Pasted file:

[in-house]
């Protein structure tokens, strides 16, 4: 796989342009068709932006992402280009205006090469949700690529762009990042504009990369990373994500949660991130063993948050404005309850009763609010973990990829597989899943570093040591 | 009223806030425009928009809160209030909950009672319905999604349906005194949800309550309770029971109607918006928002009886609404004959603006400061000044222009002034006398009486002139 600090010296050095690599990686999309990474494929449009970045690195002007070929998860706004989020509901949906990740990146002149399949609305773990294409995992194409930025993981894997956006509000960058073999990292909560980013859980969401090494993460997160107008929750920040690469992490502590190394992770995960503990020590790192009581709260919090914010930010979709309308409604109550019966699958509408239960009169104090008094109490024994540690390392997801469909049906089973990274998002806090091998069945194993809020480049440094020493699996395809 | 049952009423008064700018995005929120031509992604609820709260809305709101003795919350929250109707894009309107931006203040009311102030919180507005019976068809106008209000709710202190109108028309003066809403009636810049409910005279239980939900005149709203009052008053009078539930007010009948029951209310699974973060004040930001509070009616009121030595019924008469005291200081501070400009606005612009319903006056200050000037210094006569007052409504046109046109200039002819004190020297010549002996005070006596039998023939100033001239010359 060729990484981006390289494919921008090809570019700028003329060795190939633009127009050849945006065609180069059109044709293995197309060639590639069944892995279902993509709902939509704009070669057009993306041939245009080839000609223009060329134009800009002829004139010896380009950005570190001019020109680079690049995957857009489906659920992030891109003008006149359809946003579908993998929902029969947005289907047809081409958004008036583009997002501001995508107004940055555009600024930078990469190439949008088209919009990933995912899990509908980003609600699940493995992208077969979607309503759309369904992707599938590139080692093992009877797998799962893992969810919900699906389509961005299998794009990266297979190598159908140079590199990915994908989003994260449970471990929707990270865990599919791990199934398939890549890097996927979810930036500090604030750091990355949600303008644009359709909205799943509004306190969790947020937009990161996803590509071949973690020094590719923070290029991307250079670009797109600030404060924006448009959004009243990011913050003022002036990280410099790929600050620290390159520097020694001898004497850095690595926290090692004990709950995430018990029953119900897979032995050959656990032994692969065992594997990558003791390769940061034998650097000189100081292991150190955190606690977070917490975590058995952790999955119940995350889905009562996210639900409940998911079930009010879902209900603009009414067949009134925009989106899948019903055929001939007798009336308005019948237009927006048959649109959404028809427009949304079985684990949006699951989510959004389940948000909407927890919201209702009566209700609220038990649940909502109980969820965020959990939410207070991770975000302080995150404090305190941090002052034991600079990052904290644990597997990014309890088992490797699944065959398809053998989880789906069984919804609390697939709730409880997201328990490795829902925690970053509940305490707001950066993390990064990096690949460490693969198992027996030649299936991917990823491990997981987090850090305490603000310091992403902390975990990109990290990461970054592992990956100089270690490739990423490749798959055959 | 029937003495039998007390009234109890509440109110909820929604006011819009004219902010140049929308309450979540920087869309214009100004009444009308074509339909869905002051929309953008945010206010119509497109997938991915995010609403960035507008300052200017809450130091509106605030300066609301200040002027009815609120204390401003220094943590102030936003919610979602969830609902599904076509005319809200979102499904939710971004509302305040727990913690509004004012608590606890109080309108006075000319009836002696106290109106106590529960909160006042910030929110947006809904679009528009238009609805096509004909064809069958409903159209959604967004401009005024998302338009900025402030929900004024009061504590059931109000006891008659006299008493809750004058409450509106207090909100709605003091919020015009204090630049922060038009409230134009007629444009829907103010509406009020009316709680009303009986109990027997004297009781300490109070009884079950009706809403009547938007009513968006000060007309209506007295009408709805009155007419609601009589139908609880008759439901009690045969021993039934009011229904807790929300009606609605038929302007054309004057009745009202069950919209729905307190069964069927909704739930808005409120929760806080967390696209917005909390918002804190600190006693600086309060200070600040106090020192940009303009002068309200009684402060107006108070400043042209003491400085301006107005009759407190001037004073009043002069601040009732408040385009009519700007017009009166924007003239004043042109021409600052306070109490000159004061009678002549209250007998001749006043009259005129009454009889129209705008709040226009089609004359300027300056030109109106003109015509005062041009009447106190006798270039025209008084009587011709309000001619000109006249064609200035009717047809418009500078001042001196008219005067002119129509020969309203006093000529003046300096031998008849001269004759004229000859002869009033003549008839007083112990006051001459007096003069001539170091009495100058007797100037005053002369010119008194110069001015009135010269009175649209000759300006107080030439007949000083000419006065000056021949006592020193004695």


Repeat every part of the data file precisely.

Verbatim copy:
[in-house]
């Protein structure tokens, strides 16, 4: 796989342009068709932006992402280009205006090469949700690529762009990042504009990369990373994500949660991130063993948050404005309850009763609010973990990829597989899943570093040591 | 009223806030425009928009809160209030909950009672319905999604349906005194949800309550309770029971109607918006928002009886609404004959603006400061000044222009002034006398009486002139 600090010296050095690599990686999309990474494929449009970045690195002007070929998860706004989020509901949906990740990146002149399949609305773990294409995992194409930025993981894997956006509000960058073999990292909560980013859980969401090494993460997160107008929750920040690469992490502590190394992770995960503990020590790192009581709260919090914010930010979709309308409604109550019966699958509408239960009169104090008094109490024994540690390392997801469909049906089973990274998002806090091998069945194993809020480049440094020493699996395809 | 049952009423008064700018995005929120031509992604609820709260809305709101003795919350929250109707894009309107931006203040009311102030919180507005019976068809106008209000709710202190109108028309003066809403009636810049409910005279239980939900005149709203009052008053009078539930007010009948029951209310699974973060004040930001509070009616009121030595019924008469005291200081501070400009606005612009319903006056200050000037210094006569007052409504046109046109200039002819004190020297010549002996005070006596039998023939100033001239010359 060729990484981006390289494919921008090809570019700028003329060795190939633009127009050849945006065609180069059109044709293995197309060639590639069944892995279902993509709902939509704009070669057009993306041939245009080839000609223009060329134009800009002829004139010896380009950005570190001019020109680079690049995957857009489906659920992030891109003008006149359809946003579908993998929902029969947005289907047809081409958004008036583009997002501001995508107004940055555009600024930078990469190439949008088209919009990933995912899990509908980003609600699940493995992208077969979607309503759309369904992707599938590139080692093992009877797998799962893992969810919900699906389509961005299998794009990266297979190598159908140079590199990915994908989003994260449970471990929707990270865990599919791990199934398939890549890097996927979810930036500090604030750091990355949600303008644009359709909205799943509004306190969790947020937009990161996803590509071949973690020094590719923070290029991307250079670009797109600030404060924006448009959004009243990011913050003022002036990280410099790929600050620290390159520097020694001898004497850095690595926290090692004990709950995430018990029953119900897979032995050959656990032994692969065992594997990558003791390769940061034998650097000189100081292991150190955190606690977070917490975590058995952790999955119940995350889905009562996210639900409940998911079930009010879902209900603009009414067949009134925009989106899948019903055929001939007798009336308005019948237009927006048959649109959404028809427009949304079985684990949006699951989510959004389940948000909407927890919201209702009566209700609220038990649940909502109980969820965020959990939410207070991770975000302080995150404090305190941090002052034991600079990052904290644990597997990014309890088992490797699944065959398809053998989880789906069984919804609390697939709730409880997201328990490795829902925690970053509940305490707001950066993390990064990096690949460490693969198992027996030649299936991917990823491990997981987090850090305490603000310091992403902390975990990109990290990461970054592992990956100089270690490739990423490749798959055959 | 029937003495039998007390009234109890509440109110909820929604006011819009004219902010140049929308309450979540920087869309214009100004009444009308074509339909869905002051929309953008945010206010119509497109997938991915995010609403960035507008300052200017809450130091509106605030300066609301200040002027009815609120204390401003220094943590102030936003919610979602969830609902599904076509005319809200979102499904939710971004509302305040727990913690509004004012608590606890109080309108006075000319009836002696106290109106106590529960909160006042910030929110947006809904679009528009238009609805096509004909064809069958409903159209959604967004401009005024998302338009900025402030929900004024009061504590059931109000006891008659006299008493809750004058409450509106207090909100709605003091919020015009204090630049922060038009409230134009007629444009829907103010509406009020009316709680009303009986109990027997004297009781300490109070009884079950009706809403009547938007009513968006000060007309209506007295009408709805009155007419609601009589139908609880008759439901009690045969021993039934009011229904807790929300009606609605038929302007054309004057009745009202069950919209729905307190069964069927909704739930808005409120929760806080967390696209917005909390918002804190600190006693600086309060200070600040106090020192940009303009002068309200009684402060107006108070400043042209003491400085301006107005009759407190001037004073009043002069601040009732408040385009009519700007017009009166924007003239004043042109021409600052306070109490000159004061009678002549209250007998001749006043009259005129009454009889129209705008709040226009089609004359300027300056030109109106003109015509005062041009009447106190006798270039025209008084009587011709309000001619000109006249064609200035009717047809418009500078001042001196008219005067002119129509020969309203006093000529003046300096031998008849001269004759004229000859002869009033003549008839007083112990006051001459007096003069001539170091009495100058007797100037005053002369010119008194110069001015009135010269009175649209000759300006107080030439007949000083000419006065000056021949006592020193004695």